People in western Sydney were less likely to feel they had the transport they needed (86% compared with 91% in eastern Sydney). But, interestingly, they also felt that transport was less important than eastern Sydney residents.

Finally, our analysis of housing tenure over the 20 years to 2011 found the level of outright home ownership fell by almost 10%. The proportion of people with mortgages increased (26.6% in 1991 compared with 33.2% in 2011), as did the number of people renting (28% in 1991 compared to 30.4% in 2011).

Housing tenure in Sydney

Areas with highest rates of outright home ownership are shown in blue, with areas of highest rates of mortgages in red.
Author provided

To sum up, the winners: live in the city, inner east, inner west and parts of northern suburbs, have relatively easy access to well-paid work, and own their homes.

The losers: live further from the concentrations of economic activity (jobs), have higher job insecurity, longer travel-to-work times, poorer transport choices and connections, lower incomes, more rental stress, less time with families, and poorer reported wellbeing.

Our analysis aligns with other recent research – see, for example, findings by the Grattan Institute, the Australian Department of Infrastructure and Regional Development and the Australian Housing Urban Research Institute.

How can liveability be better shared?

How then do the various liveability indices account for spatial inequality and disadvantage? In 2012, the Economist Intelligence Unit added a category based on “spatial adjustments”. The Spatial Adjusted Liveability Index now makes up 25% of the Economist Intelligence Unit’s liveability score.

Various programs and policies have also been designed to tackle liveability. These are helpful initiatives, but a more holistic and interdisciplinary approach is needed. Approaches to liveability need to be integrated (both place-based and people-based).

  • First, to be effective, institutions need to decrease fragmented responses.

  • Second, greater social inclusion is vital. This includes participatory approaches to planning and equitable access to jobs, services and amenity.

  • Third, cities need co-operative governance whereby citizens can affect decision-making through legitimate involvement.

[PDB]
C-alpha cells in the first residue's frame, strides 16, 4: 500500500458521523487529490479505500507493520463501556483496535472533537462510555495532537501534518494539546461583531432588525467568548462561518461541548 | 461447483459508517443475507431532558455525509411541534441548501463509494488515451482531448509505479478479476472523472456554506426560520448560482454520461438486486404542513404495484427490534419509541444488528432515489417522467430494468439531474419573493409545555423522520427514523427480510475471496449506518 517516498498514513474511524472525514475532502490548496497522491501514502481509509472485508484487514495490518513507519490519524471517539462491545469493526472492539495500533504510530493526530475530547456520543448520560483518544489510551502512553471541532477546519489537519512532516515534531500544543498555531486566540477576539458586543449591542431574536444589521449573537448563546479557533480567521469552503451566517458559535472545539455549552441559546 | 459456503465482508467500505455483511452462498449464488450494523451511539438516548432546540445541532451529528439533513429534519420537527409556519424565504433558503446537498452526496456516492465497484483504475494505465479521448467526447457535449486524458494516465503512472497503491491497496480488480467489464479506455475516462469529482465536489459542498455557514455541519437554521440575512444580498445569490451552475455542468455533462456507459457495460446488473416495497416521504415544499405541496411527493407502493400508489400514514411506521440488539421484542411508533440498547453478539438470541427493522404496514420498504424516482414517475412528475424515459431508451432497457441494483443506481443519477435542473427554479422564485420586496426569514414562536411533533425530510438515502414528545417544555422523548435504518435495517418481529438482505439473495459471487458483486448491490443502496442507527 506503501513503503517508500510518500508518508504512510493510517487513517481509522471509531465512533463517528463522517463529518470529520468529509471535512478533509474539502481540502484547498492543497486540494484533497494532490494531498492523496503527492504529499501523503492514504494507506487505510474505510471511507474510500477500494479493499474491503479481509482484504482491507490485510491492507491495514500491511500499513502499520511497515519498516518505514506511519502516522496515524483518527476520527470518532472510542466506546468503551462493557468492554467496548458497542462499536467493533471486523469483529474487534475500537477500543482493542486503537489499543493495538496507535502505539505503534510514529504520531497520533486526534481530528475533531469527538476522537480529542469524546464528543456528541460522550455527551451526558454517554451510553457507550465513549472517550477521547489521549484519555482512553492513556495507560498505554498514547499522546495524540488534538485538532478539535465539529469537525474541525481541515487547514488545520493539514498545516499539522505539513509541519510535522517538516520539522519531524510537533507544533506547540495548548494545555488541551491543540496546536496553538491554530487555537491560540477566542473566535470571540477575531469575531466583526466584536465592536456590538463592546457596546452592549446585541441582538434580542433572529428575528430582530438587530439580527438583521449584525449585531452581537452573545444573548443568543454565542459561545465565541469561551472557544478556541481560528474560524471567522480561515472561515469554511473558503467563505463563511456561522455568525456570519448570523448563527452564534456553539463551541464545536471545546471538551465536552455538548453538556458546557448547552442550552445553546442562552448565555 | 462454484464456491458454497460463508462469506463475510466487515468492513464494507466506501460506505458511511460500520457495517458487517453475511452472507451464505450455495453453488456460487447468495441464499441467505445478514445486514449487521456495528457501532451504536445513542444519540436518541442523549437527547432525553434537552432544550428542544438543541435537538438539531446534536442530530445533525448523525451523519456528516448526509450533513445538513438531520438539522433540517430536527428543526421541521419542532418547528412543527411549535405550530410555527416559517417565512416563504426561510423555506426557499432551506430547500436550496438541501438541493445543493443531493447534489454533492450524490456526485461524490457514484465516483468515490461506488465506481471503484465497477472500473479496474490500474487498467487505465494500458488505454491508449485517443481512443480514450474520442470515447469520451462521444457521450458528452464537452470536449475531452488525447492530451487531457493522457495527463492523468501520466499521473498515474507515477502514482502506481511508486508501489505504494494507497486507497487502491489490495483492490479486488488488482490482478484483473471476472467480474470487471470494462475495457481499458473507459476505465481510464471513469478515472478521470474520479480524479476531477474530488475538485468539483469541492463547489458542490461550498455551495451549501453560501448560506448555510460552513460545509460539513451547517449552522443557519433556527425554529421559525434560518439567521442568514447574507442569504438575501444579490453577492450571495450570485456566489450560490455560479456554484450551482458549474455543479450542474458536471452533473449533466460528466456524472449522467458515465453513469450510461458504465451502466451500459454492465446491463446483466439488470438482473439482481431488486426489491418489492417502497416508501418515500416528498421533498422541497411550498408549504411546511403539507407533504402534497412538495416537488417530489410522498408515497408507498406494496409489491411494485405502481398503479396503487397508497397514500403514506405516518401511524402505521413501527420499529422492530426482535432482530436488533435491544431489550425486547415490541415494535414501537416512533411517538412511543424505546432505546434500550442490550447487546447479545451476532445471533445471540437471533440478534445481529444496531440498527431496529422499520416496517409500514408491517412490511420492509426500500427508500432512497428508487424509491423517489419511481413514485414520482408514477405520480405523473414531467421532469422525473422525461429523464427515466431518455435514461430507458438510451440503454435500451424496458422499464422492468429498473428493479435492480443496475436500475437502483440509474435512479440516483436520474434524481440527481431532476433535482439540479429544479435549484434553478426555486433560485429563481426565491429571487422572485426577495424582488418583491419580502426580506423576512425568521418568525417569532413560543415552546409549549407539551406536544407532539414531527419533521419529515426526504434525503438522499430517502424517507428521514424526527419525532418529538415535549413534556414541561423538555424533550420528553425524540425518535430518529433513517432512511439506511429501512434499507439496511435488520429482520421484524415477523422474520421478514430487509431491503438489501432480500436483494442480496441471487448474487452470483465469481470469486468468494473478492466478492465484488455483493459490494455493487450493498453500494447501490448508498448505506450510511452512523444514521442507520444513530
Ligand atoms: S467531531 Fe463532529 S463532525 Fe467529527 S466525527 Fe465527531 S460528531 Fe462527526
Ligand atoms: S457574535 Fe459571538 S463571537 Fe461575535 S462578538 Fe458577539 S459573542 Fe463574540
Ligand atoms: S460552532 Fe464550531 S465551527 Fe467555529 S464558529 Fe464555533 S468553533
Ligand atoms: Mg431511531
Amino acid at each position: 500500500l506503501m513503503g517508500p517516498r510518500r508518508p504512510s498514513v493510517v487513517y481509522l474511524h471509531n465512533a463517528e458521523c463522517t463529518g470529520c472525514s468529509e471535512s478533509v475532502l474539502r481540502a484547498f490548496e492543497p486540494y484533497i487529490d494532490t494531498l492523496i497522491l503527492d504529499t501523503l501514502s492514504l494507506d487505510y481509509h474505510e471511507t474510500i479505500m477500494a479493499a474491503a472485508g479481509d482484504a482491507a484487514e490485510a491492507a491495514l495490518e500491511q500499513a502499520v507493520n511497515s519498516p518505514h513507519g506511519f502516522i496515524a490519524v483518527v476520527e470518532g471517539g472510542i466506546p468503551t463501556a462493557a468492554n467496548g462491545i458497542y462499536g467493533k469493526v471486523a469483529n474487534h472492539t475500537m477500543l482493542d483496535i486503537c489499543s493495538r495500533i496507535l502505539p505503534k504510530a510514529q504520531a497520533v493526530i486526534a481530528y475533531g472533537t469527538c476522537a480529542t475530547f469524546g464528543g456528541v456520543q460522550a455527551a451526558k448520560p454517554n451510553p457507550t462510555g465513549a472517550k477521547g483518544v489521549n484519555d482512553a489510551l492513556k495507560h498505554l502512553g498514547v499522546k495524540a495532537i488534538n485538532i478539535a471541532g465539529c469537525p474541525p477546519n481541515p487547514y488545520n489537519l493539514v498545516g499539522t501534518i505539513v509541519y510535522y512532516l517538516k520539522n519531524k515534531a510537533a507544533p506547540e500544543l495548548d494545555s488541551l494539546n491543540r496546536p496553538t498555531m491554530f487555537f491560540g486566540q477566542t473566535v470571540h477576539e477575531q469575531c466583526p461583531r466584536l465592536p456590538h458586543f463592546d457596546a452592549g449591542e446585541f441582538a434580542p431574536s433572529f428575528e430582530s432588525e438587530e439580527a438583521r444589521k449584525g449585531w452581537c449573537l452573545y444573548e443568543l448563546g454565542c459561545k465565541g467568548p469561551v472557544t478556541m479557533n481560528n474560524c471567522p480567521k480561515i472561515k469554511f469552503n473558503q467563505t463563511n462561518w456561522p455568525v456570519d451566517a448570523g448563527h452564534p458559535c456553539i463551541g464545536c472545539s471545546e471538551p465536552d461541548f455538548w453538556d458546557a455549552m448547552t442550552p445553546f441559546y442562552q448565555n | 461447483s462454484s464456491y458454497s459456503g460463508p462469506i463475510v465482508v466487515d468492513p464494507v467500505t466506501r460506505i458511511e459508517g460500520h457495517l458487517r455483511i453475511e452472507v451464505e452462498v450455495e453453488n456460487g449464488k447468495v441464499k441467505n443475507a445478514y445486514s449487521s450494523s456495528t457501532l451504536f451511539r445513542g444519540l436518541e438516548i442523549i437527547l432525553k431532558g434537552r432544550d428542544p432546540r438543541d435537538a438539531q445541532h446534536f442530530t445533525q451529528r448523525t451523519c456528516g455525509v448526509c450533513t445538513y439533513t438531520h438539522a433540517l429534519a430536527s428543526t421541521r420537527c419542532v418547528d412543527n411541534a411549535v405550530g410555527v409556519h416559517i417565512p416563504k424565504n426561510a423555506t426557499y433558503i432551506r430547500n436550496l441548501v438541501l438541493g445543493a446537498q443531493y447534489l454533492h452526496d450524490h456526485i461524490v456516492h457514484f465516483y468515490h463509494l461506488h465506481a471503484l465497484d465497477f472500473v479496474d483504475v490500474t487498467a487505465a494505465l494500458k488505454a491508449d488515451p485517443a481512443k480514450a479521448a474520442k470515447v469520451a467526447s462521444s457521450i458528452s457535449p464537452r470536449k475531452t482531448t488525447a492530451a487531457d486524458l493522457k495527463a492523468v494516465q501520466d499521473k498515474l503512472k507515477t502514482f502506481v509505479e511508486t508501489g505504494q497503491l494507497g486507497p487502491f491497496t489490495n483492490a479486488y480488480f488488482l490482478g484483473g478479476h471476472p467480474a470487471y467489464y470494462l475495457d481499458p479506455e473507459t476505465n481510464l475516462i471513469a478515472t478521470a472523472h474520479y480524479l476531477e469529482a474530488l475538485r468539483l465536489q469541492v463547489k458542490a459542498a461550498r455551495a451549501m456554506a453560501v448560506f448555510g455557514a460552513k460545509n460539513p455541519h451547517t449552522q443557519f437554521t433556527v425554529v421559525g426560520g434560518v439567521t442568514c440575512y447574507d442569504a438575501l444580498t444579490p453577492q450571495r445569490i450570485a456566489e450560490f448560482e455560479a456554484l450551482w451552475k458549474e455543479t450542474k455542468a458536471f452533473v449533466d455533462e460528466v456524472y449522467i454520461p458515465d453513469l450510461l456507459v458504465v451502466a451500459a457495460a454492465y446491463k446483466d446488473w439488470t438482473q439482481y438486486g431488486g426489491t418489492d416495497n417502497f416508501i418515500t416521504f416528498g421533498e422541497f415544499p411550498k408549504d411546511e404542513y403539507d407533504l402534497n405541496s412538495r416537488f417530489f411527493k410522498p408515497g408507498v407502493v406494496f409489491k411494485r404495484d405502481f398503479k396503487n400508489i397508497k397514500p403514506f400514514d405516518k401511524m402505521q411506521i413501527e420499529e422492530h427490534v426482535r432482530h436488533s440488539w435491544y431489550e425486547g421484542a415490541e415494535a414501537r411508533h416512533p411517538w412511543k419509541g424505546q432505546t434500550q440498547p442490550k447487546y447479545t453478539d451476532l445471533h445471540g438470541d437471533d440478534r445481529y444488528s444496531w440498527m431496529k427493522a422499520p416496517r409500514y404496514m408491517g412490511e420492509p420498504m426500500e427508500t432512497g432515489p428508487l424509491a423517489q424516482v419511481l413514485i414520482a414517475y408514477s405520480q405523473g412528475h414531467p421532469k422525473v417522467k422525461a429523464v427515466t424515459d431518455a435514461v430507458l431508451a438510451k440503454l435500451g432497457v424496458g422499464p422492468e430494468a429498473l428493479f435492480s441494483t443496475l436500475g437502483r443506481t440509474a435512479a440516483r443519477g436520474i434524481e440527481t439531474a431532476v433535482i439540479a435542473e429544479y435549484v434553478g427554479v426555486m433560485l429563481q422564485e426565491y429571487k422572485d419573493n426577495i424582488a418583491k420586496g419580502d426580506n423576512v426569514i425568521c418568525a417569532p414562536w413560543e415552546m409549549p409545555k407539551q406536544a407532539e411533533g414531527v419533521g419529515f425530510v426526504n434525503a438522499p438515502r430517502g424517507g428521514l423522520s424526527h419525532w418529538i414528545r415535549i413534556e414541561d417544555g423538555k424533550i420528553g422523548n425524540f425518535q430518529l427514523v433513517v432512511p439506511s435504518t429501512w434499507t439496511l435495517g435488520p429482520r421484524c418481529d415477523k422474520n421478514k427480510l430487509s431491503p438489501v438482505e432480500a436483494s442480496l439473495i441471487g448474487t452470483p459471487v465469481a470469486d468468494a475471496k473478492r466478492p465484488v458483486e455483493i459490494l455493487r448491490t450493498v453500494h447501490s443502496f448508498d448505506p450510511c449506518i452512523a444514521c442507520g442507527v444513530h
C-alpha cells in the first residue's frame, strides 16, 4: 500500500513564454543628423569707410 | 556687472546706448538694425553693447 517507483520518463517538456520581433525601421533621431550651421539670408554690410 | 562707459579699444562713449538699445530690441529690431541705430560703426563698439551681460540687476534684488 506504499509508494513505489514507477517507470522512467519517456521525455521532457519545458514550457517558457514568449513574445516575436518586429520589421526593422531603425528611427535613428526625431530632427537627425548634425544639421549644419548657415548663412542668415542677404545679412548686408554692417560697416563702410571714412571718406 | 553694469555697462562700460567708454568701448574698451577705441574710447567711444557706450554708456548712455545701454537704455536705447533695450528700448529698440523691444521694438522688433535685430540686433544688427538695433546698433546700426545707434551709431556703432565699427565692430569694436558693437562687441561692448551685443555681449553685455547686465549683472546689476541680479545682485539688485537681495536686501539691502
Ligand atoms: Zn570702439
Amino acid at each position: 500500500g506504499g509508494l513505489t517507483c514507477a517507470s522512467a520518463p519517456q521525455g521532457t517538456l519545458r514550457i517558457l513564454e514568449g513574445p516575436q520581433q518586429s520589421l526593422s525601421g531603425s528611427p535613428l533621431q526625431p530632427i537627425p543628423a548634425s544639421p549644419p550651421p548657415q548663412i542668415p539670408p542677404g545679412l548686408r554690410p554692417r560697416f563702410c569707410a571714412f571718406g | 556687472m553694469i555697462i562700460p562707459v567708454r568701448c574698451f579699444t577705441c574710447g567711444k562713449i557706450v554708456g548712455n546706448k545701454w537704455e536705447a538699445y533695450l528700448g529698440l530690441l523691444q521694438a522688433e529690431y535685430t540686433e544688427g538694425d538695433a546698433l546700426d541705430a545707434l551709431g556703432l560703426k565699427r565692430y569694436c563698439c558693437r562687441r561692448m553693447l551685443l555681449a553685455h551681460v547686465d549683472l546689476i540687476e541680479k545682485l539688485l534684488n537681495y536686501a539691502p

The ConversationA greater focus on these recommendations might bring Sydney a little closer to being a liveable city for all.

Roberta Ryan, Professor and Director, UTS Institute for Public Policy and Governance and UTS Centre for Local Government, University of Technology Sydney and Yvette Selim, Senior Researcher and Lecturer, UTS Institute for Public Policy and Governance, University of Technology Sydney

This article was originally published on The Conversation. Read the original article.

Government to build second Sydney airport



File 20170502 17287 daxzio
Malcolm Turnbull expects the second Sydney airport to inject more than $1.9 billion into the economy during construction.
AAP/Lukas Coch

Michelle Grattan, University of Canberra

The federal government has confirmed it will build Sydney’s second airport after the Sydney Airport Group, owner of Kingsford Smith, announced on Tuesday it would not take up its right of first refusal to construct and operate the Badgerys Creek airport. The Conversation

Sydney Airport Group chief executive Kerrie Mather said despite the opportunities the new airport would present, “the risks associated with the development and operation are considerable and endure for many decades, without commensurate returns for our investors”.

Next week’s budget will give details of the western Sydney project, which will be part of the budget’s major infrastructure focus.

The government has been paving the way for the airport project and its plan to inject funds into a Melbourne-to-Brisbane freight line by distinguishing between “good” and “bad” government debt. In broad terms, it says “good” debt is for investment that brings growth, while “bad” debt is borrowing for recurrent spending.

In a joint statement, Malcolm Turnbull and Urban Infrastructure Minister Paul Fletcher said the project was vitally important for western Sydney, Sydney, and the nation.

They said the airport would inject more than A$1.9 billion into the economy during the construction phrase. “It is expected to deliver 9000 new jobs to western Sydney by the 2030s, and 60,000 in the long term,” they said.

They said the government had been planning for either the acceptance or rejection by the Sydney Airport Group, and was “well positioned to move forward”.

Jennifer Westacott, chief executive of the Business Council of Australia, said often governments had to step in for the early stages of a nation-building project but that always should be a catalyst for private sector investment in the longer term.

Michelle Grattan, Professorial Fellow, University of Canberra

This article was originally published on The Conversation. Read the original article.

Australia: Hillsong and Mark Driscoll


The link below is to an article that reports on Australia’s Hillsong Church and its invitation to Mark Driscoll for its Sydney convention later this month. Mark Driscoll was lead pastor at the Mars Hill Church in Seattle, USA.

For more visit:
http://www.dailymail.co.uk/news/article-3112154/Hillsong-Church-receives-backlash-inviting-disgraced-pastor-described-women-penis-homes-conference.html